Everyone blogs for different reasons, and seeks to gain different things as they publish their thoughts.
And most people love reading about other people’s lives.
This is why vlogging has become such a popular YouTube genre (even though Grammarly apparently doesn’t recognize it as a real word. Come on, guys!). For some reason, watching other people go about their lives is, to many, fascinating.
And this method of blogging — you know, vlogging but with words — has been, and can still be, successful for many people. Especially those who are already under spotlights. Like the Kardashians.
I think people do need to be cautious about the things they post online. You never know what someone out there might do with the information you post.
But that doesn’t mean you can’t ever get personal online. I share some heartfelt words on Facebook every once in awhile about things that are going on in my life. But I can, as far as I know, trust the people who have access to those words not to use them to hurt me in any way.
There is nothing wrong with treating your blog like a diary. You’re allowed to use it to express your thoughts and feelings as often and as transparently as you want to.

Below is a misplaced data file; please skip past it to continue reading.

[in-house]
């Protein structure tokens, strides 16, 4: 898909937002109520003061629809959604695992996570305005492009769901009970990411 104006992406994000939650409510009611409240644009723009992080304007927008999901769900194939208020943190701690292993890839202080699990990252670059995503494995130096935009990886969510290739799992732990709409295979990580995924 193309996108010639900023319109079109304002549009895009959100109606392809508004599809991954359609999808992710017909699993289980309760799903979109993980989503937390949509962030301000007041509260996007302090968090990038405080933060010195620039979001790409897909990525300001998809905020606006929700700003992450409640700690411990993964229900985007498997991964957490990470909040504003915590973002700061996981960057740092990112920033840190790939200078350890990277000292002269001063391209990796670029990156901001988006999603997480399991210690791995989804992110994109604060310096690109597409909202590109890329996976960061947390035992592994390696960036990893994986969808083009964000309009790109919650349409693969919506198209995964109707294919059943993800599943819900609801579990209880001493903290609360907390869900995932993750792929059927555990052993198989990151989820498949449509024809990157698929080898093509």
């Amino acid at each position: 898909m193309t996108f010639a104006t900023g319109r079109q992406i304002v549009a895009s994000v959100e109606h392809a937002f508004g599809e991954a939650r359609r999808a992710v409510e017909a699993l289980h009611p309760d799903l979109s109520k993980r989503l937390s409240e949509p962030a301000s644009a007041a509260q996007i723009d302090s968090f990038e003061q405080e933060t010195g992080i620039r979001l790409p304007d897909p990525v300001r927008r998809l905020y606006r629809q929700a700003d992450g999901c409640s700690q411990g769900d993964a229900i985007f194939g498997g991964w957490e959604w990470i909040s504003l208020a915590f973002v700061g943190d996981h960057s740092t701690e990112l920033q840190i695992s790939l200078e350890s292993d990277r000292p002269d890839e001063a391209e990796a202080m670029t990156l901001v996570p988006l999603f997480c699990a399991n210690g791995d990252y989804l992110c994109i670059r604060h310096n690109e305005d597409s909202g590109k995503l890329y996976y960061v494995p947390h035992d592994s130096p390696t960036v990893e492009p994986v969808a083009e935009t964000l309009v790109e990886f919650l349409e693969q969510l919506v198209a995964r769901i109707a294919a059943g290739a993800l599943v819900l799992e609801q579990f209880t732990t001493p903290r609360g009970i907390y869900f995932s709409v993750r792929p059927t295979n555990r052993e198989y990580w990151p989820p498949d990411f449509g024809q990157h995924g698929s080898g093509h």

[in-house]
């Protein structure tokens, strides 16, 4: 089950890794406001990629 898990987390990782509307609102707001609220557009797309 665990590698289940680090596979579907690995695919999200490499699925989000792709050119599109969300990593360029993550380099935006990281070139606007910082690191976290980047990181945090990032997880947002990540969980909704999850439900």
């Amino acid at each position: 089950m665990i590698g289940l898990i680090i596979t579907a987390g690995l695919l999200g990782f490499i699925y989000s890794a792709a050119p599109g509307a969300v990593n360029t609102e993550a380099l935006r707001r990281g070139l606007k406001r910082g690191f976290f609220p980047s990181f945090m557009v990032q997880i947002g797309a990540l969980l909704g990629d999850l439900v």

Unless you’re actively looking for a job — remember, blogs are public unless you specify otherwise, just like social media accounts. This is what worries me most about writers who get too personal online. A prospective employer can and will Google you, and if your blog goes deep into personal issues, that might not fare well for you professionally.
And even then, you can be anonymous. Or keep your blog private, giving access to anyone you want to share your posts with — or no one at all. For some reason, people who blog through their experiences with cancer come to mind when I think about this. You can absolutely share your story if it helps you and your family/friends through a tough time.
But it’s not always an effective strategy if you’re trying to build a brand focused on helping other people. There are cases in which sharing your personal thoughts and stories can be part of your business model. But it depends on what your objectives are. Who you’re trying to help. What you’re trying to get out of the experience.
You can build a blog based around your personal experiences, as I did, without turning it into a place for you to summarize your every move and vent about your problems. That’s what I assume everyone uses a diary for. I suppose if you use one for something else, you might have a different opinion on this.
Now I’m curious. What do you journal about? Would you publish the pages of your journal online for other people to read? (I would not — but that’s just me.)
Need a few blogging tips? I think I can help you there. The Unwritten Rules of Blogging My Biggest Blogging Mistakes (and How You Can Avoid Making Them) The Biggest Blogging Turnoffs That Send Even Long-Time Readers Away
Meg is the creator of Novelty Revisions, dedicated to helping writers put their ideas into words. She is a staff writer with The Cheat Sheet, a freelance editor and writer, and a 10-time NaNoWriMo winner. Follow Meg on Twitter for tweets about writing, food and nerdy things.